Qantas provided a comment from Mr Joyce on the issue last month where he said: “We don’t sponsor something to get involved in controversy. That’s not part of the deal. We expect our partners to take the appropriate action. It’s their issue, they have to deal with it.”

Quoting Ms Castle this morning, Mr Latham said: “I calculated … at least $10 million of annual sponsorship revenue … was at significantly greater risk as a result of Mr Folau’s conduct.”

Mr Latham added: “The head of Rugby Australia is putting a commercial value on the religious freedom of Israel Folau. “That just shows the fix was in. Qantas knew Folau was going to get punted.

“Ms Castle was acting as the slave of [Alan] Joyce within her organisation. “She knew what he wanted without even a direct conversation with him.”

Mr Latham said: “75 years ago today young men from across the free world stormed the beaches of Normandy … to fight for the freedom of all mankind”.

“How in 2019 are so many Australians worried about the loss of religious freedom?” Mr Latham said. “How in 2019 do we look at Israel Folau and wonder how a football player and resident of NSW has lost his job?

“We’re fighting dictatorial corporations who purchase … control of sporting codes. “These big corporate chiefs preach diversity . . but they’re trying to impose uniformity.”

Mr Latham quoted Ms Castle’s written evidence which said days before Folau’s post Rugby Australia had commenced commercial negotiations with Qantas on further sponsorship.” She said corporate partners including Qantas had approached her at a meeting to “express their concerns”.

Mr Latham rose later and said “There’s no doubt Israel Folau was sacked by Qantas.”

He asked Labor members of the Legislative Council whether they wanted to support Qantas, or the worker in Israel Folau.

Mr Latham said it was outrageous Mr Folau had been sacked for comments he made well away from his workplace and it was not like he had made them in a post-match interview.


Feminist fatwa a disgrace

Thank you, Meryl Streep, and no wonder countless men around the world are singing your praise. When speaking last week at an event to launch the new series of Big Little Lies, Streep made herself a target for the sisterhood by suggesting the label “toxic masculinity” unfairly disparaged men and boys.

“We have our good angles and we have our bad ones,” she said. “I think the labels are less helpful than what we’re trying to get to, which is a communication, direct, between human beings. We’re all on the boat together. We’ve got to make it work.”

And it’s not just Streep, as American feminist Camille Paglia makes the same point while arguing the politically correct label demonstrates a “peevish, grudging rancour against men” where “men’s faults, failings and foibles have been seized on and magnified into gruesome bills of indictment”.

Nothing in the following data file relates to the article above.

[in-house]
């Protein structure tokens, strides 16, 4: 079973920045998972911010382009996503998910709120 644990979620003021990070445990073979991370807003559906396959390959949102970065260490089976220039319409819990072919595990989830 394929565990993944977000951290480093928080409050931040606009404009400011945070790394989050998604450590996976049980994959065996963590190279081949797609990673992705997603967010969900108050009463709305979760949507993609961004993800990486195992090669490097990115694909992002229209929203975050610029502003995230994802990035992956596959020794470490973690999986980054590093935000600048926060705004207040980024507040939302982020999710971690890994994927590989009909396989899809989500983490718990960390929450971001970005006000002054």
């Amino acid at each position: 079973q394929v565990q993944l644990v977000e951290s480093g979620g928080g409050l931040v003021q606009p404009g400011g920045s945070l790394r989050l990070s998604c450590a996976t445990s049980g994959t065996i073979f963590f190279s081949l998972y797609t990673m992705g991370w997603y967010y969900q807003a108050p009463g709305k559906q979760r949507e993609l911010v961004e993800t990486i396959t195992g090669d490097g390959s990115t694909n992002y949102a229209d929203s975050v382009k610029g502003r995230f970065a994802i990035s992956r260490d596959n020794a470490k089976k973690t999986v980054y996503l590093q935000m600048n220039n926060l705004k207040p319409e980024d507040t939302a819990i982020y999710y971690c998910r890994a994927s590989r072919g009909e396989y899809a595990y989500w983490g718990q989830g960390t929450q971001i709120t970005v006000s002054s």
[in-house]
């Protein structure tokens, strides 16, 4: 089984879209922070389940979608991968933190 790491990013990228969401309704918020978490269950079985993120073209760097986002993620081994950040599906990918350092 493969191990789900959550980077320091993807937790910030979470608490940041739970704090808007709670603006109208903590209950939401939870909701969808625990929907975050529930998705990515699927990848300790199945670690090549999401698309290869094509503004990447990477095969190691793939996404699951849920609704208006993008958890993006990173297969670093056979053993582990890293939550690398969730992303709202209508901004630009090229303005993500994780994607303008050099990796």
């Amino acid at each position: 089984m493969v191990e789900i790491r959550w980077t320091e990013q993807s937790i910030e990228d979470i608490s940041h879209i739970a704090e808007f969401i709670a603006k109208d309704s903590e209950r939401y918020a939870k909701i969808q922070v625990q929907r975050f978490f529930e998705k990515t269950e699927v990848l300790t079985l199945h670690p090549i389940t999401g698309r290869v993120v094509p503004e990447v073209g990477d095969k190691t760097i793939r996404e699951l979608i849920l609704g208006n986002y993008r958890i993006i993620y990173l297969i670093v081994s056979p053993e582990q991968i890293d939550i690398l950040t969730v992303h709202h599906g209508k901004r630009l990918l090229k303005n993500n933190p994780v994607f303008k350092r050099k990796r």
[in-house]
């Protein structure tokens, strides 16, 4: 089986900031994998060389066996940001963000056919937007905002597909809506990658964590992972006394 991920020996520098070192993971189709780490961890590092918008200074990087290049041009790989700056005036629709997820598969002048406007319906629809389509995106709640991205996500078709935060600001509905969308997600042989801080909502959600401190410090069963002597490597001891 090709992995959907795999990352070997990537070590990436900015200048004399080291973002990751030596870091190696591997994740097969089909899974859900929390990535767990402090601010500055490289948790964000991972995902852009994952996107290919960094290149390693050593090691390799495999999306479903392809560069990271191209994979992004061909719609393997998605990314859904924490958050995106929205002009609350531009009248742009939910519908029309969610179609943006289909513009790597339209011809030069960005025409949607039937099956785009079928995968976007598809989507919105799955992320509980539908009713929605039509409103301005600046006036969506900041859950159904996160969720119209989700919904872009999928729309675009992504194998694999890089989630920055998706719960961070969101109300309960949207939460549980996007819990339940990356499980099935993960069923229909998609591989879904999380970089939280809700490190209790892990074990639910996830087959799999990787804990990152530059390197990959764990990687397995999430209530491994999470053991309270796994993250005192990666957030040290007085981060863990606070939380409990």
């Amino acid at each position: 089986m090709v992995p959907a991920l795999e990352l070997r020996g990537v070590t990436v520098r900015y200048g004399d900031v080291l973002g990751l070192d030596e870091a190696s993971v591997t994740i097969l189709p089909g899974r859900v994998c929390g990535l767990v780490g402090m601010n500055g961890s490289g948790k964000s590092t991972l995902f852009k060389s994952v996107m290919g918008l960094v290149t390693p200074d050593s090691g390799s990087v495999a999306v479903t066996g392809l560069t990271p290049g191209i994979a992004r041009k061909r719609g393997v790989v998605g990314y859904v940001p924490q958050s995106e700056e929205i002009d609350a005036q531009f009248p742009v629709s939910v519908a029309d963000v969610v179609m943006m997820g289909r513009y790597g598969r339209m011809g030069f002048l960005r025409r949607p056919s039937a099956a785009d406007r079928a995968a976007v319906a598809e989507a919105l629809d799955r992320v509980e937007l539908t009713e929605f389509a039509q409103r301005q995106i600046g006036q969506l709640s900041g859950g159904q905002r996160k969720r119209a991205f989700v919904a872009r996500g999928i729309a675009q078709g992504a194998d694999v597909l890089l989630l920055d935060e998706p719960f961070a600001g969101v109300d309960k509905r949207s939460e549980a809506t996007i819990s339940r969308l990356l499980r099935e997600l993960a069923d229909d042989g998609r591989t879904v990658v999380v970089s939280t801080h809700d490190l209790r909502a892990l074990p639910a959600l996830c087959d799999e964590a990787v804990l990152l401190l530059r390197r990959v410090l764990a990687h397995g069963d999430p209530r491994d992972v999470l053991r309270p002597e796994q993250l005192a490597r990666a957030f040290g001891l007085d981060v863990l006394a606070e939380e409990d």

Paglia goes on to argue in Free Women, Free Men: “Feminist theory has been grotesquely unfair to men in refusing to acknowledge the enormous care that most men have provided to women and children.”

Australia’s Bettina Arndt in her book #MenToo also rails against what she describes as the unfair “demonisation of men” by radical feminists convinced that all men are inherently misogynist and ­violent towards women.

As a child I had to stand by helplessly watching my mother being physically assaulted by a cruel and violent husband, so I’m the first to admit that violence against women is totally unacceptable and an issue that must be ­addressed.

There is no worse crime than violating a woman, and any man involved is guilty of a heinous and unforgivable sin. At the same time, man-shaming is unfair and counterproductive as it falls into the politically correct trap of portraying all men as a threat and all women as victims.

Such is the power of the PC movement and the pressure to conform to cultural-left groupthink that even men are joining the sisterhood in its fatwa against masculinity and manhood.

In response to the appalling and distressing death of Courtney Herron in Melbourne, Victoria Police Assistant Commissioner Luke Cornelius appeared to suggest all men were guilty, saying: “Every time I hear about a woman being attacked — for me as a man — it gives me some pause for reflection about what it is in our community that makes men think it’s OK to attack women.” And: “The key point is (that) this is men’s behaviour, it’s not about women’s behaviour.”